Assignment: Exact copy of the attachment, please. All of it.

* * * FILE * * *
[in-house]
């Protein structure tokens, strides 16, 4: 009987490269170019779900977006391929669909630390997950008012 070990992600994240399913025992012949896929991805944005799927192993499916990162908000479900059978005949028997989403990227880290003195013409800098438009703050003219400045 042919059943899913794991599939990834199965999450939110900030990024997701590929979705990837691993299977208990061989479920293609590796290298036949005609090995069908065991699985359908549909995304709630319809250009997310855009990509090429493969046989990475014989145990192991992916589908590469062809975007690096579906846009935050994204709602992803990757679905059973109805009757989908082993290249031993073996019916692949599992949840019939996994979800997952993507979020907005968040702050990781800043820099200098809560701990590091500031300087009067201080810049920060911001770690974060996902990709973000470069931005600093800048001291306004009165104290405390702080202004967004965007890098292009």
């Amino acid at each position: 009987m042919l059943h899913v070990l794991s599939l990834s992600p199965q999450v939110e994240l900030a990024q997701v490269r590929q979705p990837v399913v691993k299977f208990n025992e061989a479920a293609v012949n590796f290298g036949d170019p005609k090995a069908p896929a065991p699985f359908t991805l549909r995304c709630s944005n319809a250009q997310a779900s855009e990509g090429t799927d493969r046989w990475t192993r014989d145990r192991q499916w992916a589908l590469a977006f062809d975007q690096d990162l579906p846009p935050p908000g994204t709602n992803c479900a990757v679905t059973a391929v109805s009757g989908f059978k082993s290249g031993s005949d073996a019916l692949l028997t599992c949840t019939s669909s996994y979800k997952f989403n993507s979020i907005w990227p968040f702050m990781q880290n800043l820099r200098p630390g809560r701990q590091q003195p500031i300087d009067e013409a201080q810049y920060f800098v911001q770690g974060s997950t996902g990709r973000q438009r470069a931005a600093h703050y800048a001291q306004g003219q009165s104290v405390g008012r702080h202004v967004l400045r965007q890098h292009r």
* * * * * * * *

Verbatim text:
[in-house]
């Protein structure tokens, strides 16, 4: 009987490269170019779900977006391929669909630390997950008012 070990992600994240399913025992012949896929991805944005799927192993499916990162908000479900059978005949028997989403990227880290003195013409800098438009703050003219400045 042919059943899913794991599939990834199965999450939110900030990024997701590929979705990837691993299977208990061989479920293609590796290298036949005609090995069908065991699985359908549909995304709630319809250009997310855009990509090429493969046989990475014989145990192991992916589908590469062809975007690096579906846009935050994204709602992803990757679905059973109805009757989908082993290249031993073996019916692949599992949840019939996994979800997952993507979020907005968040702050990781800043820099200098809560701990590091500031300087009067201080810049920060911001770690974060996902990709973000470069931005600093800048001291306004009165104290405390702080202004967004965007890098292009």
């Amino acid at each position: 009987m042919l059943h899913v070990l794991s599939l990834s992600p199965q999450v939110e994240l900030a990024q997701v490269r590929q979705p990837v399913v691993k299977f208990n025992e061989a479920a293609v012949n590796f290298g036949d170019p005609k090995a069908p896929a065991p699985f359908t991805l549909r995304c709630s944005n319809a250009q997310a779900s855009e990509g090429t799927d493969r046989w990475t192993r014989d145990r192991q499916w992916a589908l590469a977006f062809d975007q690096d990162l579906p846009p935050p908000g994204t709602n992803c479900a990757v679905t059973a391929v109805s009757g989908f059978k082993s290249g031993s005949d073996a019916l692949l028997t599992c949840t019939s669909s996994y979800k997952f989403n993507s979020i907005w990227p968040f702050m990781q880290n800043l820099r200098p630390g809560r701990q590091q003195p500031i300087d009067e013409a201080q810049y920060f800098v911001q770690g974060s997950t996902g990709r973000q438009r470069a931005a600093h703050y800048a001291q306004g003219q009165s104290v405390g008012r702080h202004v967004l400045r965007q890098h292009r």